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Ohio inspires pride for Democrats

Lindsey Poole / Lantern photographer

It was a good day to be a Democrat in Ohio.
A crowd gathered at the Ohio Democratic election night watch party at the Hilton Hotel in downtown Columbus and celebrated victories in the presidential and senatorial races as well as the election for a seat in the House of Representatives. A loud roar erupted when it was announced that President Barack Obama would win the state of Ohio and the national election to serve a second term.
Reports that Obama won the election started surfacing at about 11:15 p.m. Tuesday. The announcement came soon after the media started reporting that Obama had won Ohio’s 18 electoral votes. With 99 percent of the state’s precincts reporting at about 2:45 a.m. Wednesday, Obama won with 50 percent of the vote, leading Republican presidential nominee Mitt Romney, who captured 48 percent.
Sen. Sherrod Brown soundly defeated Republican Senate candidate and Ohio Treasurer Josh Mandel and was re-elected for another six years in the U.S. Senate. To continue the trend, Democrat Joyce Beatty was elected to Ohio’s District 3 of U.S. House of Representatives.
“The middle class won tonight,” Brown said in his victory speech. “This race was never about me or my opponent.”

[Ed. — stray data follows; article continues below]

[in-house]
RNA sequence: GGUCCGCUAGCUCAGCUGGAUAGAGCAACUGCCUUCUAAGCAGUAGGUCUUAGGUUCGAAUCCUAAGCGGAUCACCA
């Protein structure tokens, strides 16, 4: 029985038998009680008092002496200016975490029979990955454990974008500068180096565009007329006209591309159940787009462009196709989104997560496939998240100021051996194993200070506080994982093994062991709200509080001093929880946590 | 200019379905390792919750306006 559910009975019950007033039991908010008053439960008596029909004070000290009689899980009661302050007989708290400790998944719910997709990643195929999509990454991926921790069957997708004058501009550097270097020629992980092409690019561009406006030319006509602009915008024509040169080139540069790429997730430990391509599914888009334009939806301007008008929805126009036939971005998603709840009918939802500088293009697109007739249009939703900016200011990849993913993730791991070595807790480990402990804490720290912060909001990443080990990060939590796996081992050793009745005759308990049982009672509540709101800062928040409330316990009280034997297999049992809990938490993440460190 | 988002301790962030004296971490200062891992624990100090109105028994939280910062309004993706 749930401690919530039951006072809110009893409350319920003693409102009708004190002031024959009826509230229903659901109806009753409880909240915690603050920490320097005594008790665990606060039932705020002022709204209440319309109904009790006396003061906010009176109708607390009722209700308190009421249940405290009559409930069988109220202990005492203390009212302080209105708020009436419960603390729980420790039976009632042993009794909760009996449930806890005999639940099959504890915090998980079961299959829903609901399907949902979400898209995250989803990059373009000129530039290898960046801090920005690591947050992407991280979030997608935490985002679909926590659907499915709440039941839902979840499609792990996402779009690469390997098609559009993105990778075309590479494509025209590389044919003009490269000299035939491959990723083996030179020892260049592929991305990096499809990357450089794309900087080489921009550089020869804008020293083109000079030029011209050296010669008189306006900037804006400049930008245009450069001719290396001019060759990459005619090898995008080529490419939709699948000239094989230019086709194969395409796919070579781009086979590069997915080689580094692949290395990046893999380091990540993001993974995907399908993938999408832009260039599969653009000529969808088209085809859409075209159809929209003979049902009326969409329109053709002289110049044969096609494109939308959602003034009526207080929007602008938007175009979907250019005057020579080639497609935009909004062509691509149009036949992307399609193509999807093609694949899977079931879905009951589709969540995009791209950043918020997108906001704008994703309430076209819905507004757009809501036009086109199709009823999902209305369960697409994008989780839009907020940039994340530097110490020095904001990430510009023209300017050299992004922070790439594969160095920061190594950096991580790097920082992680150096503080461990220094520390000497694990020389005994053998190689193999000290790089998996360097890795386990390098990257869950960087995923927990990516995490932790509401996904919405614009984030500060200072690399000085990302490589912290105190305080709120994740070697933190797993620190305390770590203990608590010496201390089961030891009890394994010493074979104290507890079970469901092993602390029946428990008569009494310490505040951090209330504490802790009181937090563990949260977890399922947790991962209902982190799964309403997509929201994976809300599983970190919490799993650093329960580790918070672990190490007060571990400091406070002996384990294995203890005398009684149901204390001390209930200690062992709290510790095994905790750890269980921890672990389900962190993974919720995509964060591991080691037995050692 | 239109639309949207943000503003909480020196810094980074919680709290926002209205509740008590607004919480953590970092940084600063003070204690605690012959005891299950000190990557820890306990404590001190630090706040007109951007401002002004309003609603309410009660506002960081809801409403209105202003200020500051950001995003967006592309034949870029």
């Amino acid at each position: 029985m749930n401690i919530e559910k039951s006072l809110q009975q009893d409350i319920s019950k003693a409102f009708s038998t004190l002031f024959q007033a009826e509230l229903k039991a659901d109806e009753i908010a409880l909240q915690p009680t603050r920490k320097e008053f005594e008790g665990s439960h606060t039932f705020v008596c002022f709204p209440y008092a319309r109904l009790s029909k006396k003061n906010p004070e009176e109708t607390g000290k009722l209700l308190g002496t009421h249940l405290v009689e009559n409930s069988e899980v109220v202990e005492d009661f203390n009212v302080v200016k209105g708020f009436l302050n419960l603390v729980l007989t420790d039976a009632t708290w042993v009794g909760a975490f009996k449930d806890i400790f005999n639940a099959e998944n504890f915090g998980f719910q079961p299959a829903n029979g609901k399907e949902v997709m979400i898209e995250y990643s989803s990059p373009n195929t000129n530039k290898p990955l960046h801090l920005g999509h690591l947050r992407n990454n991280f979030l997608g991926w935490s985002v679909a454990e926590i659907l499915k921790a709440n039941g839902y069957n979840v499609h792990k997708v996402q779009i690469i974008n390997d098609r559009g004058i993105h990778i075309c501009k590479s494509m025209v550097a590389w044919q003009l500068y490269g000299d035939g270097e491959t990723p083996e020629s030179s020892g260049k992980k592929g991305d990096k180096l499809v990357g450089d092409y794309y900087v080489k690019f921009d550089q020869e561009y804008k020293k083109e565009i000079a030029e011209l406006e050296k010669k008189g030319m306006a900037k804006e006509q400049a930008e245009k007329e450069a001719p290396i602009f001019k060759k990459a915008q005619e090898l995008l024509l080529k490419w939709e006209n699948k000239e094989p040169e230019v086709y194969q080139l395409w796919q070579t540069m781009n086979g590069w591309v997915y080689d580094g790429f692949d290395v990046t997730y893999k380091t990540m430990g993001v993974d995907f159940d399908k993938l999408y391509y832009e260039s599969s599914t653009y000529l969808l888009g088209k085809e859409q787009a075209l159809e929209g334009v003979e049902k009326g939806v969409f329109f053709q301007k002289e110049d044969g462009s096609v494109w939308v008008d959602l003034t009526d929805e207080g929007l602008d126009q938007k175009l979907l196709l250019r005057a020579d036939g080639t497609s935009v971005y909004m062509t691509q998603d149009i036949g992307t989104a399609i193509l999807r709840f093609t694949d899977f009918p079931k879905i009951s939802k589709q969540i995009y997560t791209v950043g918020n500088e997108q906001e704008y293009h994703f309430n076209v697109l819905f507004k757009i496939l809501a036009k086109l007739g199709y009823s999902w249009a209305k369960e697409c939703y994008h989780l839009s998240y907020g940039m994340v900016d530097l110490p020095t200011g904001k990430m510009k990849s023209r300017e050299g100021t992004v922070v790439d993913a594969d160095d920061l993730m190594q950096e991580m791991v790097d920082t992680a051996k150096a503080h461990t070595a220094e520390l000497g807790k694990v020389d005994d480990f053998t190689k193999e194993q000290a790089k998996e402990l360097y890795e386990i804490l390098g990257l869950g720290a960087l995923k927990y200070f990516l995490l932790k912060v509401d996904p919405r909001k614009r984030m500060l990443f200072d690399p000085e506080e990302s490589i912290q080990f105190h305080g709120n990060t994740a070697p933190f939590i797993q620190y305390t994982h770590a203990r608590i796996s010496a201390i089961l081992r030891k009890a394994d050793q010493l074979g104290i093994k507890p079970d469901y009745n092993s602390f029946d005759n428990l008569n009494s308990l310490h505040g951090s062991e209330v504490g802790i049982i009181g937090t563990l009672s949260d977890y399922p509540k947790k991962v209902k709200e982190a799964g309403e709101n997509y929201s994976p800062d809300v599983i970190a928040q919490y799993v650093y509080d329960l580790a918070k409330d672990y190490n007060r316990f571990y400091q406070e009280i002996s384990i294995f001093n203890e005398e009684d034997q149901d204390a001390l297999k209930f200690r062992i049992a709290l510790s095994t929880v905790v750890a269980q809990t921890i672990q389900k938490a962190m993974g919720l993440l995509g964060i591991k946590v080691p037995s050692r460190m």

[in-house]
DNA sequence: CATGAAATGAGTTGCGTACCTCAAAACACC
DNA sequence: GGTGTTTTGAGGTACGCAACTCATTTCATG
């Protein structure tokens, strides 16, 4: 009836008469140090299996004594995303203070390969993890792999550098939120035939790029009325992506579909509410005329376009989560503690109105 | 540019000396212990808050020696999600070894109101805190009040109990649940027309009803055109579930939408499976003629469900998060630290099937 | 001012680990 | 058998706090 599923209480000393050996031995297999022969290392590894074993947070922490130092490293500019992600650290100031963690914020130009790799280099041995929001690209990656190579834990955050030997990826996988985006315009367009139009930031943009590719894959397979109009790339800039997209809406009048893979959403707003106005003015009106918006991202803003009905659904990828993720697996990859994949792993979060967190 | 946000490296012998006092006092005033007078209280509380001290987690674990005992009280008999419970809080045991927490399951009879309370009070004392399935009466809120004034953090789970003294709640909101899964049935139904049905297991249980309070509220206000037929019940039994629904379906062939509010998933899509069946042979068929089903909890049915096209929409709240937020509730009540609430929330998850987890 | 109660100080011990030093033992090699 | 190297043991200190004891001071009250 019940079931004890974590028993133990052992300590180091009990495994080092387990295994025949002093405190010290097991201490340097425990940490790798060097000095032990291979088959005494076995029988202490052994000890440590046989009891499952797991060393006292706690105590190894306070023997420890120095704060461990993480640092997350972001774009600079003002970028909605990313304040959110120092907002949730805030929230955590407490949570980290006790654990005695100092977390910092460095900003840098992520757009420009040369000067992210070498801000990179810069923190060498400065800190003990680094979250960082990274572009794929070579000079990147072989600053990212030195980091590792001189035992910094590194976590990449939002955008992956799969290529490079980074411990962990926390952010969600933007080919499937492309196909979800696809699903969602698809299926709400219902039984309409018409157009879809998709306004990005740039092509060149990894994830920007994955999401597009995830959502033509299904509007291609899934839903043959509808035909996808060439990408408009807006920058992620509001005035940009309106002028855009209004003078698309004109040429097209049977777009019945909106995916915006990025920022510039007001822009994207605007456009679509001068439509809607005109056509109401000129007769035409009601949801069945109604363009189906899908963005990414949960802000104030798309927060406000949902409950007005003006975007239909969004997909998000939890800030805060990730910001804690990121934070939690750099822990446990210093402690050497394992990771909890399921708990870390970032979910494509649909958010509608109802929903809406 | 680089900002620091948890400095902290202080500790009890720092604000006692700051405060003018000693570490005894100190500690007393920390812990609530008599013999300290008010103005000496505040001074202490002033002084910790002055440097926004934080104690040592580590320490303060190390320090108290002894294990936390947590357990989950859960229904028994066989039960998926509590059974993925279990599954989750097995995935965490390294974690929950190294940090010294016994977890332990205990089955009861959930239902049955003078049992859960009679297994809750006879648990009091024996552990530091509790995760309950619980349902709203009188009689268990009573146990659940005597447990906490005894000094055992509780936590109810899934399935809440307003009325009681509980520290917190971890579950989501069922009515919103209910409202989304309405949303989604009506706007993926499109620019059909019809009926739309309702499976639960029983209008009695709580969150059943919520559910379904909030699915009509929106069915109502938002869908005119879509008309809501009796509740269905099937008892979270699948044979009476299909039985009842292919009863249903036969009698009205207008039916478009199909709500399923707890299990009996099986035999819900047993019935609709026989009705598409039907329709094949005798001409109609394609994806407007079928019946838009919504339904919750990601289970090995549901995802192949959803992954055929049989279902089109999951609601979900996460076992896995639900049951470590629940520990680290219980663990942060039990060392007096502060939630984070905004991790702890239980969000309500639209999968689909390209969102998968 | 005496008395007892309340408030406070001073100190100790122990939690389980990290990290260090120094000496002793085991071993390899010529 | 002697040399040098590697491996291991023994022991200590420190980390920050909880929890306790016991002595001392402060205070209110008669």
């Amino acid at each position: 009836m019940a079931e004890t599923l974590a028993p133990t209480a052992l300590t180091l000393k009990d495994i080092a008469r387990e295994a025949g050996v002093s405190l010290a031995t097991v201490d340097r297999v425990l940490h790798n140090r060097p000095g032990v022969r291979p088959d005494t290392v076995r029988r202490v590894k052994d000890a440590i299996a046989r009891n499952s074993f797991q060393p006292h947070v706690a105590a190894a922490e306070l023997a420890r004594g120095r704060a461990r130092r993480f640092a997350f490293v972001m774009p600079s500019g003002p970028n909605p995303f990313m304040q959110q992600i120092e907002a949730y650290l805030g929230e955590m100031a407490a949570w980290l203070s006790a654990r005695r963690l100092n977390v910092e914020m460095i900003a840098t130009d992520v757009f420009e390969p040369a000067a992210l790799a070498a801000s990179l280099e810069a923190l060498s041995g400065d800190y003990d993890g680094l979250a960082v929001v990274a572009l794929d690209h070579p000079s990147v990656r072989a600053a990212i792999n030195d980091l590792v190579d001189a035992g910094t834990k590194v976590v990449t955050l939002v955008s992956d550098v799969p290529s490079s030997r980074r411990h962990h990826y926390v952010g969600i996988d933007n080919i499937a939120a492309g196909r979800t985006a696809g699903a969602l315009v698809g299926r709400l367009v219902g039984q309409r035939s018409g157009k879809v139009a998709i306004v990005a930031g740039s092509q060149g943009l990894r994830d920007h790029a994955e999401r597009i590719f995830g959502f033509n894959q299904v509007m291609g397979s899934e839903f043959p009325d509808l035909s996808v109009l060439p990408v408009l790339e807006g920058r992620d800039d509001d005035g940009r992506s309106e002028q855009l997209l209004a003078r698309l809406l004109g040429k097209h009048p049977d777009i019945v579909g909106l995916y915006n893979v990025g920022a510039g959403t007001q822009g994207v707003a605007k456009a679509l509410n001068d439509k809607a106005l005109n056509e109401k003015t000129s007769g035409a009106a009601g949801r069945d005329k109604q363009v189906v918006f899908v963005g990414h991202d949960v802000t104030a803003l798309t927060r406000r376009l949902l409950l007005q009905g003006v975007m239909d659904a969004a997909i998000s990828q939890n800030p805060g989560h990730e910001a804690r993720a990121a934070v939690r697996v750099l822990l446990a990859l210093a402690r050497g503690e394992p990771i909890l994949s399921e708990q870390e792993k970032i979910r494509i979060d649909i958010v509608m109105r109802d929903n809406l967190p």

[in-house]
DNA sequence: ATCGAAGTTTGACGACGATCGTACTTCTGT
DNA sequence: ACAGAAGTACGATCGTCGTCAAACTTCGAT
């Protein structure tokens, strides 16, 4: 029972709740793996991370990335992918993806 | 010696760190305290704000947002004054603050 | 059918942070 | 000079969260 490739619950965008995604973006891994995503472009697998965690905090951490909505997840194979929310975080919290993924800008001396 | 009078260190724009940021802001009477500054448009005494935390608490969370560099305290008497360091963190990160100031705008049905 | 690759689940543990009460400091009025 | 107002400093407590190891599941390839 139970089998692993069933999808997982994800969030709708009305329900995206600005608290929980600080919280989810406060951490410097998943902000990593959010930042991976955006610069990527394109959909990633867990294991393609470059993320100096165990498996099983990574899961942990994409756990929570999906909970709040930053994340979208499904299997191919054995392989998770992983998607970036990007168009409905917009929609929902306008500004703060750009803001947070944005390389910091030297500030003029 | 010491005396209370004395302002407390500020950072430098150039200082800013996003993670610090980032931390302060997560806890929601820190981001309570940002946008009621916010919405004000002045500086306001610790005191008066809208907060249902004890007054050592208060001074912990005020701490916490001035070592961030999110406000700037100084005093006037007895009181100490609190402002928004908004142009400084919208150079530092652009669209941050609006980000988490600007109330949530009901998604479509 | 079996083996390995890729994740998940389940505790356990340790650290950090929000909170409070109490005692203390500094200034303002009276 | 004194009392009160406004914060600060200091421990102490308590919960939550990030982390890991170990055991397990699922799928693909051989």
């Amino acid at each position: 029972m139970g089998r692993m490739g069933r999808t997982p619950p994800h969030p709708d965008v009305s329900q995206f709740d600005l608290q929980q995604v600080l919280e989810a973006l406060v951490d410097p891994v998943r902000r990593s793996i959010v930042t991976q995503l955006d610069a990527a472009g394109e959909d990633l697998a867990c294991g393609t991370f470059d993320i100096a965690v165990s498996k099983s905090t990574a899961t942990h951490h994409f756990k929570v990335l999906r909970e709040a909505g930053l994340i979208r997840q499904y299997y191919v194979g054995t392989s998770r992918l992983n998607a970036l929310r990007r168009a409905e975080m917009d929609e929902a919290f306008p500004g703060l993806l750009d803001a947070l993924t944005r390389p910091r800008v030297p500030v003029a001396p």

Former Ohio Gov. Ted Strickland agreed.
“We are proud of our great state of Ohio,” Strickland said.
Among the crowd of Ohio Democrats were some Ohio State students.
“I’m exhausted, excited and hopeful,” said Michael Flannagan, the communications director for OSU College Democrats, before it was announced that Obama was projected to win. “It’s been a lot of work.”
He said College Democrats had dedicated more than a year to the president’s re-election campaign and wanted to see it pay off.
“We saw a great turnout,” Flannagan said. “Ohio is important but I want the presidency.”
He got his wish, but some students had earlier expressed some concern about the election.
“I was a little bit nervous coming tonight,” said Jeremiah Carter, a second-year in business administration. “I feel really good about it now.”
Rob Cooper, a medical student at OSU, said he volunteered long hours for the campaign.
“It’s just rewarding,” Cooper said.
There was minimal difference between the Democratic base in 2008 and 2012, Cooper said.
“It took more effort this time,” he said. There were “more phone calls, more hitting doors.”
The election watch party also featured guests such as Ohio House Minority Leader Armond Budish and Columbus Mayor Michael Coleman.
“We will make Ohio blue and Democrat again,” Budish said as the crowd cheered.
Ohio Democrats demonstrated their enthusiasm for the campaign by chanting “fired up” and “four more years” with every state the president won.

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